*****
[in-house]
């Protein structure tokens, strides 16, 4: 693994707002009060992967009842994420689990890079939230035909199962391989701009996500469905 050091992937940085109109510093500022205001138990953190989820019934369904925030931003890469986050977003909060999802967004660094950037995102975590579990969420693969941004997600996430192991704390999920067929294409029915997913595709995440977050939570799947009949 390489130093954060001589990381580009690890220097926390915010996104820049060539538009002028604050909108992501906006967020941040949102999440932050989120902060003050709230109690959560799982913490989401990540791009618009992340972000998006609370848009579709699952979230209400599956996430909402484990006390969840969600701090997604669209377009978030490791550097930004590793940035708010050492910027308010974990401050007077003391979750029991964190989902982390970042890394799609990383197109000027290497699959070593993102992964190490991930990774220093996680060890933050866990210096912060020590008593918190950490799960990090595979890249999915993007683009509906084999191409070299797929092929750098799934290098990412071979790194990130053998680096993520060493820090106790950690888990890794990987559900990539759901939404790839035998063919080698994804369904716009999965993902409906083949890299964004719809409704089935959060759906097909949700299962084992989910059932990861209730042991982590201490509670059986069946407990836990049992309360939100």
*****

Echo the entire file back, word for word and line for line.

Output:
[in-house]
């Protein structure tokens, strides 16, 4: 693994707002009060992967009842994420689990890079939230035909199962391989701009996500469905 050091992937940085109109510093500022205001138990953190989820019934369904925030931003890469986050977003909060999802967004660094950037995102975590579990969420693969941004997600996430192991704390999920067929294409029915997913595709995440977050939570799947009949 390489130093954060001589990381580009690890220097926390915010996104820049060539538009002028604050909108992501906006967020941040949102999440932050989120902060003050709230109690959560799982913490989401990540791009618009992340972000998006609370848009579709699952979230209400599956996430909402484990006390969840969600701090997604669209377009978030490791550097930004590793940035708010050492910027308010974990401050007077003391979750029991964190989902982390970042890394799609990383197109000027290497699959070593993102992964190490991930990774220093996680060890933050866990210096912060020590008593918190950490799960990090595979890249999915993007683009509906084999191409070299797929092929750098799934290098990412071979790194990130053998680096993520060493820090106790950690888990890794990987559900990539759901939404790839035998063919080698994804369904716009999965993902409906083949890299964004719809409704089935959060759906097909949700299962084992989910059932990861209730042991982590201490509670059986069946407990836990049992309360939100």